In the "Determining the Type of a Control" section later in this article, you learn how to loop through the collection of controls on a form, performing actions on all the command buttons. This illustrates a practical use of a collection. In the following example, you loop through all the open forms, changing the caption of each form:
Dim frm As Form
For Each frm In Forms
frm.Caption = frm.Caption & " - " & CurrentUser
This routine uses the For Each…Next construct to loop through each form in the Forms collection, setting the caption of each form to the form’s caption concatenated with the current username. As you travel through the loop, the code frm.Caption refers to each member of the Forms collection.
Passing Objects to Subroutines and Functions
Just as you can pass a string or a number to a subroutine or function, you can also pass an object to a subroutine or function. The code, found in the basExamples module in the Chap9Ex database, looks like this:
Sub ChangeCaption(frmAny as Form)
'Change the caption property of the form received
'to what was already in the caption property,
'concatenated with a colon and the name of the current user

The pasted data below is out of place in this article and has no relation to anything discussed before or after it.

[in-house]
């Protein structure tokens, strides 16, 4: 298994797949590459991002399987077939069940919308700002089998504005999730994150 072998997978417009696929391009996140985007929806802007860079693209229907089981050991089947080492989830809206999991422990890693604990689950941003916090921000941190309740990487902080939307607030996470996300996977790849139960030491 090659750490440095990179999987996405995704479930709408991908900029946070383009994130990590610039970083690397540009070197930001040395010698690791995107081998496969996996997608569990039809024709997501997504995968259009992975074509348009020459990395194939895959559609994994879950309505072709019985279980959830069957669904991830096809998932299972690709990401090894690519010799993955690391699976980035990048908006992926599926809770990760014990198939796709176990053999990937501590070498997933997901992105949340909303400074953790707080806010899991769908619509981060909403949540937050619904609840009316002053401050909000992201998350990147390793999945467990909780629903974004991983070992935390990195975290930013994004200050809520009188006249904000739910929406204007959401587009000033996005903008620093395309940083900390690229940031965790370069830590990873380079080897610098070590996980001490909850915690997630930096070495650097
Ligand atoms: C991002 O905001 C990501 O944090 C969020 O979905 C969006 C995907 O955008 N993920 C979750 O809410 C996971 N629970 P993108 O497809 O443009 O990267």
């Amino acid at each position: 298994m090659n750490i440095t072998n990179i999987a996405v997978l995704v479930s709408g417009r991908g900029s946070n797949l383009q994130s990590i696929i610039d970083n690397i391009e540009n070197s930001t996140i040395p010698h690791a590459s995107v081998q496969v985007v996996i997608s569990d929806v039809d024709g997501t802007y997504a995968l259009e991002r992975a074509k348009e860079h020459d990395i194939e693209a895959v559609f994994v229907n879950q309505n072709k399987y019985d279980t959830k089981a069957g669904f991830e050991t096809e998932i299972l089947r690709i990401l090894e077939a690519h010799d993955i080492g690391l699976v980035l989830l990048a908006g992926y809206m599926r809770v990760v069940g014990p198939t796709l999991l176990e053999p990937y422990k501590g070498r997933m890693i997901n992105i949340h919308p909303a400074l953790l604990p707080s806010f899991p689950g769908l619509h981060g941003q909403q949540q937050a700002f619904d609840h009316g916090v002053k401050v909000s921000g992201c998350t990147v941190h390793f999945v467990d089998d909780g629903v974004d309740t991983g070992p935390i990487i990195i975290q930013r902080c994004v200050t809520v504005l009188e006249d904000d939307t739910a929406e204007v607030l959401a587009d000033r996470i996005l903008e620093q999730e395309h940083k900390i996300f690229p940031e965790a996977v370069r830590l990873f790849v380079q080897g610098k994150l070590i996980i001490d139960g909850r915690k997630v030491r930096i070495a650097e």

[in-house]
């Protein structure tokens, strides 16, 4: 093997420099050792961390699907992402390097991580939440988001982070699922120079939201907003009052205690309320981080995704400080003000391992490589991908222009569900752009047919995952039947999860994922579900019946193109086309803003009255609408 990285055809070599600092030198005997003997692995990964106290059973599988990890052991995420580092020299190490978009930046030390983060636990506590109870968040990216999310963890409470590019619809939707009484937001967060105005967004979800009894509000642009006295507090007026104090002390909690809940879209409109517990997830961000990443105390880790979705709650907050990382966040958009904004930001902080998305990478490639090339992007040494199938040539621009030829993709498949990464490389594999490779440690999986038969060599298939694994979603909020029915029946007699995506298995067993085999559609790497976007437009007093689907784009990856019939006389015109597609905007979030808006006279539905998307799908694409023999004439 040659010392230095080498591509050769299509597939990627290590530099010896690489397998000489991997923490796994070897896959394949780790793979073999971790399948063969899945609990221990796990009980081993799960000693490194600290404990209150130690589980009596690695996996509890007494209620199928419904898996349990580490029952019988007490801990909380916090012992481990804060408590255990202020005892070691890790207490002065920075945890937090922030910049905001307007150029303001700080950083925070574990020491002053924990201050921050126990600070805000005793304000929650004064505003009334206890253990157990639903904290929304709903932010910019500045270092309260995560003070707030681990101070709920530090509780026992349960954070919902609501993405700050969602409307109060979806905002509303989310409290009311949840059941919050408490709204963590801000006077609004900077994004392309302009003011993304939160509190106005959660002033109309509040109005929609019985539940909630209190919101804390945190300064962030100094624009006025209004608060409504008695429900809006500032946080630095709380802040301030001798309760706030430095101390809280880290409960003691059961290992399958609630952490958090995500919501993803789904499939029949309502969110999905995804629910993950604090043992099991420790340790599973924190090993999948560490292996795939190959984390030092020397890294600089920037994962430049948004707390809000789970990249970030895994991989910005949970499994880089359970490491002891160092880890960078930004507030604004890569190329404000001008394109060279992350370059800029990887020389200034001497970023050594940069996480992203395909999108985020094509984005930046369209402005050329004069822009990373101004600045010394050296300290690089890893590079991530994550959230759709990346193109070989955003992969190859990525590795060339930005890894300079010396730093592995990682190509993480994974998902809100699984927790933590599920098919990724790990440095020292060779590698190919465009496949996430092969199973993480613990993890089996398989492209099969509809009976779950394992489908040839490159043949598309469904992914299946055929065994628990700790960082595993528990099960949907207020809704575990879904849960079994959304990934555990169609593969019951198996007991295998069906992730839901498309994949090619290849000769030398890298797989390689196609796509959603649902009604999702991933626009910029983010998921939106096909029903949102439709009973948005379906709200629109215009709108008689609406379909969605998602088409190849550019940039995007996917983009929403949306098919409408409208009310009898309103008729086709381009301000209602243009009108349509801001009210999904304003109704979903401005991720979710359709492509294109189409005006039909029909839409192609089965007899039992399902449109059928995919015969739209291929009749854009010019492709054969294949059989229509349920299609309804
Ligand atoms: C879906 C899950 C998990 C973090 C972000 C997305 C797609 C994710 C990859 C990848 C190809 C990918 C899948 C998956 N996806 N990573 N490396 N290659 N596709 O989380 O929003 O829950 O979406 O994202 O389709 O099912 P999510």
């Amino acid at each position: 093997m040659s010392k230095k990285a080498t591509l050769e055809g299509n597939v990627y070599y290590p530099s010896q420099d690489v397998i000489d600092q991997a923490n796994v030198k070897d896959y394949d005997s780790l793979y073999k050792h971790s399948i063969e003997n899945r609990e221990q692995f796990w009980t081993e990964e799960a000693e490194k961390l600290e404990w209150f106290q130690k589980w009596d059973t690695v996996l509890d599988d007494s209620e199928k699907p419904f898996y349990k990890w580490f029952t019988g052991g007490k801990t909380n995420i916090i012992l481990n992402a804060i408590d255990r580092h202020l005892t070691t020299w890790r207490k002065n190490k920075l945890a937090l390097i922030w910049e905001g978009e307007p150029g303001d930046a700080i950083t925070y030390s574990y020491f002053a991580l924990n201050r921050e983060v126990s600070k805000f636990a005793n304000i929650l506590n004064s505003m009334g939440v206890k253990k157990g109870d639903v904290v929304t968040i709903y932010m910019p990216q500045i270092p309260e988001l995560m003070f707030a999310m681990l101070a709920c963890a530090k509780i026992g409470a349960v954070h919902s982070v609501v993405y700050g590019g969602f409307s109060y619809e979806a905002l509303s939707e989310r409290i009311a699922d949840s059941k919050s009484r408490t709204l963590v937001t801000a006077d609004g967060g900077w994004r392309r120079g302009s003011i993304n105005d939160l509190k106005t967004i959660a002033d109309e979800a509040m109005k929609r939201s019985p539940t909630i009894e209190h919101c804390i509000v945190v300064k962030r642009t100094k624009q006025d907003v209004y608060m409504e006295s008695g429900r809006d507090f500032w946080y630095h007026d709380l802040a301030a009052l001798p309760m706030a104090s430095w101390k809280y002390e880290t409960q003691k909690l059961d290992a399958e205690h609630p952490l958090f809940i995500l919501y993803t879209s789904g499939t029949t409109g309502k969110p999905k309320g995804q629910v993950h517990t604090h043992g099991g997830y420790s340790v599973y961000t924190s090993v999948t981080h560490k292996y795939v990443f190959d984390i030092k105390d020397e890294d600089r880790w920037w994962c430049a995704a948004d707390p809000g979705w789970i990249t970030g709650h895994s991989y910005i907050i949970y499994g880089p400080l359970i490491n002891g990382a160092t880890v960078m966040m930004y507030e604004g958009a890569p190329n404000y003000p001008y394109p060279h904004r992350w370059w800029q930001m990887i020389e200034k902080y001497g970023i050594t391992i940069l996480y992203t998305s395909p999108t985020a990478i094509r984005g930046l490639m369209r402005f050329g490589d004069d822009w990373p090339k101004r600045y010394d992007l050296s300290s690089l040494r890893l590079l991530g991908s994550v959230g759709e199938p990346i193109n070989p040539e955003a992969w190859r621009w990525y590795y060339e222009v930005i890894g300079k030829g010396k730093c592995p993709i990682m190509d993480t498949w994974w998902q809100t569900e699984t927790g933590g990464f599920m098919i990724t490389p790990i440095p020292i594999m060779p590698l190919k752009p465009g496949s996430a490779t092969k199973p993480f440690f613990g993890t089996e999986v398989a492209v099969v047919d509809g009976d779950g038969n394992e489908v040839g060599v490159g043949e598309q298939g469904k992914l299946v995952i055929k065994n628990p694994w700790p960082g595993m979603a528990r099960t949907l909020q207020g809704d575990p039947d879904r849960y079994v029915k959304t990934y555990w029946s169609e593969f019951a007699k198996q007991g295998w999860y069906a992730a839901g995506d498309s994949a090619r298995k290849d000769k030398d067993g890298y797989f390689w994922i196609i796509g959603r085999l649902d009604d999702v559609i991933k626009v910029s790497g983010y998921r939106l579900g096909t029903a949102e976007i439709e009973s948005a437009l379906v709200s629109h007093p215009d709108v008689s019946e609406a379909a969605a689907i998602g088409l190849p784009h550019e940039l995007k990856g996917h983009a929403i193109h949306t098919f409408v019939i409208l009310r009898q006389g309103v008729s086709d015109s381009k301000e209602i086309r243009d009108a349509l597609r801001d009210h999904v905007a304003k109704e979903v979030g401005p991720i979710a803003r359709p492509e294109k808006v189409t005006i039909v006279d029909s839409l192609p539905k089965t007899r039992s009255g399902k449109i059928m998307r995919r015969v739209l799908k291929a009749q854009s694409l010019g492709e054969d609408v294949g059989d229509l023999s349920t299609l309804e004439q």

frmAny.Caption = frmAny.Caption & ": " & CurrentUser
The ChangeCaption routine receives a reference to a form as a parameter. The caption of the form referenced by the procedure is modified to include the name of the current user. The ChangeCaption routine is called like this:
Private Sub cmdChangeCaption_Click()
'Call the ChangeCaption routine, passing a reference to the current form
In this example, the click event of the cmdChangeCaption command button calls the ChangeCaption routine, sending a reference to the form that the command button is contained within. You will find this code in the frmChangeCaption form.
Determining the Type of a Control
When writing generic code, you might need to determine the type of a control. For example, you might want to loop through all the controls on a form and flip the Enabled property of all the command buttons. To do this, use the ControlType property of a control. Here’s an example of how it’s used (you can find this in Chap9Ex.accdb in the module called basExamples):